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3 kids, 1 goat

 
Ica Freeman
Posts: 13
Location: Southern Minnesota
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One of our nannies gave birth to 3 adorable pygmy goats sometime today, but I only found them an hour ago. She seems to be caring for them and letting them nurse, but it's hard to tell and I want to be sure that they are getting fed well enough. I have powdered milk for them, but I've never bottle fed goats before, only kittens and pups. How soon should I start feeding them? I need all the advice I can get.
 
R Scott
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Location: Kansas Zone 6a
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Three are touch and go. She might do fine. They will definitely do better if they get colostrum from her at the very least.

I would watch and see, I mean REALLY watch and make sure all three are getting a chance. If not, pull the runt (or the buck if you want more does) and bottle feed it. You might lose it, and it will not grow as well as the others, but it is your best shot to keep at least two of the three.
 
Doug Mac
Posts: 79
Location: Humboldt County, California [9b]
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Watch first. Many goats are capable of raising triplets. I have used Land o Lakes replacer, Kid Lac and a homemade formula (1 12 oz can of evaporated milk (not condensed) + 1 gallon of whole milk). If you have too, I had the best luck with the homemade formula.
 
Ica Freeman
Posts: 13
Location: Southern Minnesota
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Doug Mac wrote: I had the best luck with the homemade formula.

Can you give me a recipe?
 
Ica Freeman
Posts: 13
Location: Southern Minnesota
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R Scott wrote:Three are touch and go. She might do fine. They will definitely do better if they get colostrum from her at the very least.

I would watch and see, I mean REALLY watch and make sure all three are getting a chance. If not, pull the runt (or the buck if you want more does) and bottle feed it. You might lose it, and it will not grow as well as the others, but it is your best shot to keep at least two of the three.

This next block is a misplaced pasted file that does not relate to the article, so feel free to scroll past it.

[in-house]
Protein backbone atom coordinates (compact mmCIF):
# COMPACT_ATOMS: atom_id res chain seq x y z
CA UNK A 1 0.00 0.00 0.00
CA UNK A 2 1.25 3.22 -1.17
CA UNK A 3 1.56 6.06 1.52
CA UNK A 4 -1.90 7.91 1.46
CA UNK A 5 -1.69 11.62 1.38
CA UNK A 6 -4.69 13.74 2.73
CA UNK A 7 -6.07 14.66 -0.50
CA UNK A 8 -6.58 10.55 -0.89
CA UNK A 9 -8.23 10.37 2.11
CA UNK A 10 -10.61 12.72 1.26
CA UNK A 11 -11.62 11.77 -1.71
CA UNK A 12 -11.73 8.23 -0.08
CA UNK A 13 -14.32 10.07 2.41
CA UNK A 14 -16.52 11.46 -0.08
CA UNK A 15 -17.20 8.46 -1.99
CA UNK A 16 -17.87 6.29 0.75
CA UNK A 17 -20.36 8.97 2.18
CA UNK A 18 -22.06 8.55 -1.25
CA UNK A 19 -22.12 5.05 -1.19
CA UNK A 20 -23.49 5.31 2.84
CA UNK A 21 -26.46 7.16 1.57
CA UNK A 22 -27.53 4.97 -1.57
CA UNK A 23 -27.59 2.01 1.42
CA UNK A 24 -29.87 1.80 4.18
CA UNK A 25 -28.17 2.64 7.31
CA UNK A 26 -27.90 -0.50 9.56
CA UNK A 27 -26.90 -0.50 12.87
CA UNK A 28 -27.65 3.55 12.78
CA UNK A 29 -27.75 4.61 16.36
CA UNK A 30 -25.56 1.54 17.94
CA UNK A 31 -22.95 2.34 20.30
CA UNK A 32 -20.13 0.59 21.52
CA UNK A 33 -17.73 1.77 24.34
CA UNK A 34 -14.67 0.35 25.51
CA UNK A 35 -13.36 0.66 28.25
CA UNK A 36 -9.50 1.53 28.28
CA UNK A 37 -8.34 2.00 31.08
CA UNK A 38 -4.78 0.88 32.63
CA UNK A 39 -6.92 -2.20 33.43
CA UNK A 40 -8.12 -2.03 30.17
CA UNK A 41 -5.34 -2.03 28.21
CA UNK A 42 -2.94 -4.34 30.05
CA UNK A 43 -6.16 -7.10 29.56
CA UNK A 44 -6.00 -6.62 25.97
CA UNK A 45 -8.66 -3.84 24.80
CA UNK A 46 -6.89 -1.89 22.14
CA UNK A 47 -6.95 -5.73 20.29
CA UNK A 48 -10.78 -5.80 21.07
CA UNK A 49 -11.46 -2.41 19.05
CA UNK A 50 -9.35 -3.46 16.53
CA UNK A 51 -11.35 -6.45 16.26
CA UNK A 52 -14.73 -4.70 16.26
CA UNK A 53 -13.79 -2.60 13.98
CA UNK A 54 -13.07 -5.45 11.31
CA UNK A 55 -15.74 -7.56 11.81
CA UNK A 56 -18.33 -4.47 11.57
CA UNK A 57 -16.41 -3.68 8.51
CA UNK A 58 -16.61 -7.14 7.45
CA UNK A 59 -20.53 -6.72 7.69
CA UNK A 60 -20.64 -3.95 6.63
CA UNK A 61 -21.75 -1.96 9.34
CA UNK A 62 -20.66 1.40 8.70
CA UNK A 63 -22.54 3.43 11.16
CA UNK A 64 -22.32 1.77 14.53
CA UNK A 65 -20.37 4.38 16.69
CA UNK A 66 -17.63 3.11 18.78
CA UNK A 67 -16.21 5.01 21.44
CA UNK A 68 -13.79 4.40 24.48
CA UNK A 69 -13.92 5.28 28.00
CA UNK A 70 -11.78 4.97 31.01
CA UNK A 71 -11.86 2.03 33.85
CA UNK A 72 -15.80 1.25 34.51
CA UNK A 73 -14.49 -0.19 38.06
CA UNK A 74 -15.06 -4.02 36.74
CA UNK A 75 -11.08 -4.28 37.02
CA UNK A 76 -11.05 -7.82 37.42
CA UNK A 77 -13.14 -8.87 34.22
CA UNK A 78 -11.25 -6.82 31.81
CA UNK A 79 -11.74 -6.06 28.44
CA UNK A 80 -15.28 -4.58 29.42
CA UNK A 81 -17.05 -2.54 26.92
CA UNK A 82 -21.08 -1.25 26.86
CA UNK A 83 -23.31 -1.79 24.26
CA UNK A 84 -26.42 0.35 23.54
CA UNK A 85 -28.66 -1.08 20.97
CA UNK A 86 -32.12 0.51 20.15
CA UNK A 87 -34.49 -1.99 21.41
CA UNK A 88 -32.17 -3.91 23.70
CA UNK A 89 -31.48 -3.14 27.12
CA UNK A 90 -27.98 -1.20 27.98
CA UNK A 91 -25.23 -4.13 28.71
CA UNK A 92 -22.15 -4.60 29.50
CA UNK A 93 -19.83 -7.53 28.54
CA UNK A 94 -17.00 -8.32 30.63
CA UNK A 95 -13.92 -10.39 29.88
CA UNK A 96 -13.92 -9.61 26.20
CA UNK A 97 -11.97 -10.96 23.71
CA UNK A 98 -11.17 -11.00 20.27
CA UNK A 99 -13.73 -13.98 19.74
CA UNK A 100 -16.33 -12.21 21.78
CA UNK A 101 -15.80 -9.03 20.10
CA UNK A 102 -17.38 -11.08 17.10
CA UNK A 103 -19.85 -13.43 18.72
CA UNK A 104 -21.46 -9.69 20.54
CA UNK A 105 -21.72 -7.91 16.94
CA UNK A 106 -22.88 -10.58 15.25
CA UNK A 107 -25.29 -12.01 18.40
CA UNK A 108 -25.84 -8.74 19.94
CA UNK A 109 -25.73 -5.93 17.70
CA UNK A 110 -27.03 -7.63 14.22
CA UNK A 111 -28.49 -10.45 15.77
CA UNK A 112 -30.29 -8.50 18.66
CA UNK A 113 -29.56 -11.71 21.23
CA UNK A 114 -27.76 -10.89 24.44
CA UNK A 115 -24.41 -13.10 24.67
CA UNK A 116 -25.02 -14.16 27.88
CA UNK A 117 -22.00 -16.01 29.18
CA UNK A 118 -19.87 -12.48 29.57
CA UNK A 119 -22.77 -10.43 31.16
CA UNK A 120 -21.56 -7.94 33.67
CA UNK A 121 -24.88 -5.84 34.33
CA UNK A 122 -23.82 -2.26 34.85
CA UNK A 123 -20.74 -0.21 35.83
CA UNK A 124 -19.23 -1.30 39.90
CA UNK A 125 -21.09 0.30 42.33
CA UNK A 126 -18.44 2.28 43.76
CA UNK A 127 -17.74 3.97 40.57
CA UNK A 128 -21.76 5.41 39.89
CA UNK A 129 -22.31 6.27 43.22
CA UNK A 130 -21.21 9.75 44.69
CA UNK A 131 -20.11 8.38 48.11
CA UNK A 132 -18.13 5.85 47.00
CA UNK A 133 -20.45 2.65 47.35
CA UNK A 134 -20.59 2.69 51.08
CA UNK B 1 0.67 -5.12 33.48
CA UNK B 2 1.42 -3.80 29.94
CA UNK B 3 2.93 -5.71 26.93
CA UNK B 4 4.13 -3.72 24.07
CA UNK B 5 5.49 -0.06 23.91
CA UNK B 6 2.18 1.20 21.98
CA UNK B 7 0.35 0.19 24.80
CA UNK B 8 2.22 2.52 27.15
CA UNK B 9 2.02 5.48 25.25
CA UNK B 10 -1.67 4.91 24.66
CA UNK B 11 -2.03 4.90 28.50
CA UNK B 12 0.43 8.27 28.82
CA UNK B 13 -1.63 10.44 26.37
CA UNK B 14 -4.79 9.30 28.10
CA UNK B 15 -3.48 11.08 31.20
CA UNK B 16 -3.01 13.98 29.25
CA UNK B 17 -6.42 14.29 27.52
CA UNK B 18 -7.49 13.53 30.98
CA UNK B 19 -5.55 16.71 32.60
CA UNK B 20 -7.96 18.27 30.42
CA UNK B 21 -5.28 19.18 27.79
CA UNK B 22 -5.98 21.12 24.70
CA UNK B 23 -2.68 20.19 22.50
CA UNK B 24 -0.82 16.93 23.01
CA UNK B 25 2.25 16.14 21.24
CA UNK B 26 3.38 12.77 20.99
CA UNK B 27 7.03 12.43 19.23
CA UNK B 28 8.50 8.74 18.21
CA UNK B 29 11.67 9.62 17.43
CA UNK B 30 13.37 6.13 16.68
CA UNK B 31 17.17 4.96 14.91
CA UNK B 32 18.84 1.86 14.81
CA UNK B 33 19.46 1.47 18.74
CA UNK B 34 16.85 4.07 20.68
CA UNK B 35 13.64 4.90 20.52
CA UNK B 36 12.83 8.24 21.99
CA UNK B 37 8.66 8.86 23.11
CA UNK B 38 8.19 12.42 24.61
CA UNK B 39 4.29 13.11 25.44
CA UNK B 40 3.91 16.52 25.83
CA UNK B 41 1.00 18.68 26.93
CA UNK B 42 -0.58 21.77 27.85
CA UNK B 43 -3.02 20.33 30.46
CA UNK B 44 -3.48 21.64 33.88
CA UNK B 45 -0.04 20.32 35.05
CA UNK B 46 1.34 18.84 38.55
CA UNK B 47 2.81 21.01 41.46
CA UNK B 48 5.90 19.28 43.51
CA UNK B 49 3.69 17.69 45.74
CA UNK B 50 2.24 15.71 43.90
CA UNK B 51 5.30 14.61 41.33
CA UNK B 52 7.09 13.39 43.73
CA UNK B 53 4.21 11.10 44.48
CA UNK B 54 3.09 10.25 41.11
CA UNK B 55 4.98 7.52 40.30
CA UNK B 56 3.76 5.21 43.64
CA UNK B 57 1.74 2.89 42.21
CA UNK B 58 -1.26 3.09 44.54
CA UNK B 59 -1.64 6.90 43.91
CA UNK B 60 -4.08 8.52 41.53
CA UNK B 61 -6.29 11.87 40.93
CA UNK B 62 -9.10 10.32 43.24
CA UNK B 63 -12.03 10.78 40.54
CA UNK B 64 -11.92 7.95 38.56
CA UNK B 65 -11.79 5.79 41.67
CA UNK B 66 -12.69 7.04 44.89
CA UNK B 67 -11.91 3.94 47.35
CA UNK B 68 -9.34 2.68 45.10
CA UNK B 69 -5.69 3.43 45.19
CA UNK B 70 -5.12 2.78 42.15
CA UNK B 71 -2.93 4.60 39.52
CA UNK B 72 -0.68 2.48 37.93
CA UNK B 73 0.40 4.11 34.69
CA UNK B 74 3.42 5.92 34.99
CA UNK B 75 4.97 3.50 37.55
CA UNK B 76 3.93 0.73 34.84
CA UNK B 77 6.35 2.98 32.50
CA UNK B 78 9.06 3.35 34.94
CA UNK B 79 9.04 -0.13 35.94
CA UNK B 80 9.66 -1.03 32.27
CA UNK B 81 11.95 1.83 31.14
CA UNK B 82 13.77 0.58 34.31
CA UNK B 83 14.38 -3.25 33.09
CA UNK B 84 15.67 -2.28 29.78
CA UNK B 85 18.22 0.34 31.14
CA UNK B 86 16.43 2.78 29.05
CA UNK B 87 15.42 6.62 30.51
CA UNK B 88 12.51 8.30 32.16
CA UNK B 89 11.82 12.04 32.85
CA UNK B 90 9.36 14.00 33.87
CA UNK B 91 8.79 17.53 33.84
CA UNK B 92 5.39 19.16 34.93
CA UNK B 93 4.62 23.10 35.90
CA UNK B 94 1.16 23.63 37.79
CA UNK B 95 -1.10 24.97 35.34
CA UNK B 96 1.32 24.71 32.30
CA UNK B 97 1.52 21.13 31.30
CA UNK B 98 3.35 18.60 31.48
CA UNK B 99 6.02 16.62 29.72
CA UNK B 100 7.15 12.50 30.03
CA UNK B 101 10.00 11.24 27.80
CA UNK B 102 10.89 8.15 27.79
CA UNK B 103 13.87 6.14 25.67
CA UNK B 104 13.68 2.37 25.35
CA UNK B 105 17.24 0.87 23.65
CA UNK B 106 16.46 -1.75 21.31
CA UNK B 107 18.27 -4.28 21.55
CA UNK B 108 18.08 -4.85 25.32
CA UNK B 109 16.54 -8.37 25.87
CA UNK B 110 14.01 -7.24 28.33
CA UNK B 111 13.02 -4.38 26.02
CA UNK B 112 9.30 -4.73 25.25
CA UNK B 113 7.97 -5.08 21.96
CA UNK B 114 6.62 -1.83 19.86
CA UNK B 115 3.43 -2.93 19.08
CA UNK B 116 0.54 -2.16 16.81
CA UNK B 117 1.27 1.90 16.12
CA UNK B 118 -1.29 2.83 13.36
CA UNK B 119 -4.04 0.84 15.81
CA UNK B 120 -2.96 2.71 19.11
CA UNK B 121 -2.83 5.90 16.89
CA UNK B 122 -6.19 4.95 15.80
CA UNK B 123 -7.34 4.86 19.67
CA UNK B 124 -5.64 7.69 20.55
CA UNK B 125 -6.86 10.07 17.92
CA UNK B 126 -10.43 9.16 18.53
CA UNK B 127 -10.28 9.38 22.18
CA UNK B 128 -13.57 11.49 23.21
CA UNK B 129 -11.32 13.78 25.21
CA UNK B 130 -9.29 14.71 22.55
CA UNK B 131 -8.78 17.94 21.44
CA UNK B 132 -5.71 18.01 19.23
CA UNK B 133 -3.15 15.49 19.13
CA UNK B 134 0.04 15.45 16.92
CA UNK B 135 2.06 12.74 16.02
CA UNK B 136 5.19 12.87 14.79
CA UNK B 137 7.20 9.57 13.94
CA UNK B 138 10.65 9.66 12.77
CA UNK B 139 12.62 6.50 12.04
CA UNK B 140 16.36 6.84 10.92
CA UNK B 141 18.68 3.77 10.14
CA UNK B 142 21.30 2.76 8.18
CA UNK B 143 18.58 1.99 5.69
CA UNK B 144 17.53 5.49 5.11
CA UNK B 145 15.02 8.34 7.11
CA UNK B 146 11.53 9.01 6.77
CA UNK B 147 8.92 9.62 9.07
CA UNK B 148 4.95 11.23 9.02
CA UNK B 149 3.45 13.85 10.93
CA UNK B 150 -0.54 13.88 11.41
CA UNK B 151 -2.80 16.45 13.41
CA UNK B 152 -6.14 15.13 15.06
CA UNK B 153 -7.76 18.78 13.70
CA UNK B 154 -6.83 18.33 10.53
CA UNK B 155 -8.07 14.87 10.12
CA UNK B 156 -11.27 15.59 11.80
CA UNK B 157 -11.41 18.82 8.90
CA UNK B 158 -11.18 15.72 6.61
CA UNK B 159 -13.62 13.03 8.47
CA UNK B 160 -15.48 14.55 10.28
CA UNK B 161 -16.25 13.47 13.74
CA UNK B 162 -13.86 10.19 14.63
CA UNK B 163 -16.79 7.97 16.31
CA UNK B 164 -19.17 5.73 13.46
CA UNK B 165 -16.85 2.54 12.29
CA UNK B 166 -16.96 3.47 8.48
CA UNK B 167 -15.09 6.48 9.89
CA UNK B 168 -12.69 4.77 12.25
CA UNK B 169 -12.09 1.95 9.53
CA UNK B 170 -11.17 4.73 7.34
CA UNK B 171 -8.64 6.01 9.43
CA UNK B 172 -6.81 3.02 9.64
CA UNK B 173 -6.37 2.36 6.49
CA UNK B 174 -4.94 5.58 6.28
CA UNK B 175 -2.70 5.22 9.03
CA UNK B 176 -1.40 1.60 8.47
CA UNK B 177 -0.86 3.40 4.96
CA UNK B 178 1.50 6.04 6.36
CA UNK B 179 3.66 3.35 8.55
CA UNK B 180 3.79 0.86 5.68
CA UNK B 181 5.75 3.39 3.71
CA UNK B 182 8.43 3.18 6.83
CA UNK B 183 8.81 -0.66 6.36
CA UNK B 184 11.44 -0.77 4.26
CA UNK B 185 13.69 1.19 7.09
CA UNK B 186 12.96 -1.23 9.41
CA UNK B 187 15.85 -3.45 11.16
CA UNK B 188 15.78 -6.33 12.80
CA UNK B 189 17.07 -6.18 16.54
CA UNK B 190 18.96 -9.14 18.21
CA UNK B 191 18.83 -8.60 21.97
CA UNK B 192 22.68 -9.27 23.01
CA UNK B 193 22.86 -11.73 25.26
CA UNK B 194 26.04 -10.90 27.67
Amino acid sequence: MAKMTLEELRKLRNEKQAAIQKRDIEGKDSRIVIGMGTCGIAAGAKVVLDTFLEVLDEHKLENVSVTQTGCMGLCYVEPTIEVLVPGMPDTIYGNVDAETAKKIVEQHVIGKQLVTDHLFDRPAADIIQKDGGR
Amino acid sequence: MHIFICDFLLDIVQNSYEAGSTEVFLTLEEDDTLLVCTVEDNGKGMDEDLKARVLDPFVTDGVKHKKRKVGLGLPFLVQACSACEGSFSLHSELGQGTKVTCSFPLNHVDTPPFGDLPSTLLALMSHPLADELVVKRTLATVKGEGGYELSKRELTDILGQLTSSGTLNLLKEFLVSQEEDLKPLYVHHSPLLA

How will I know when to interfere from mama with the bottle? I checked on them after leaving them alone for a few hours and two of the three were cleaned. The one with gunk on it's fur is the one that I picked up after I found them. Would the mother reject her kid if it has my scent? What am I looking for when I watch them? The mother is skittish, so when I walk up, she runs and the kids can't always keep up. At this point, I don't know if they are all being fed.
 
R Scott
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Location: Kansas Zone 6a
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The one not cleaned is at risk. It could be you got there too soon, it could be she didn't accept three. You should see it be active like the others. If it is sitting alone and listless you probably need to put it on the bottle.
 
Doug Mac
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Location: Humboldt County, California [9b]
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Hopefully everyone is up and running around by now. If the little one hasn't been accepted by now, you'll have to bottle feed. Feed 4 times a day and put him back with the others in between so that the kid learns to be a goat. After 3 days go to three times a day. At two weeks go to twice a day and wean at 8 weeks.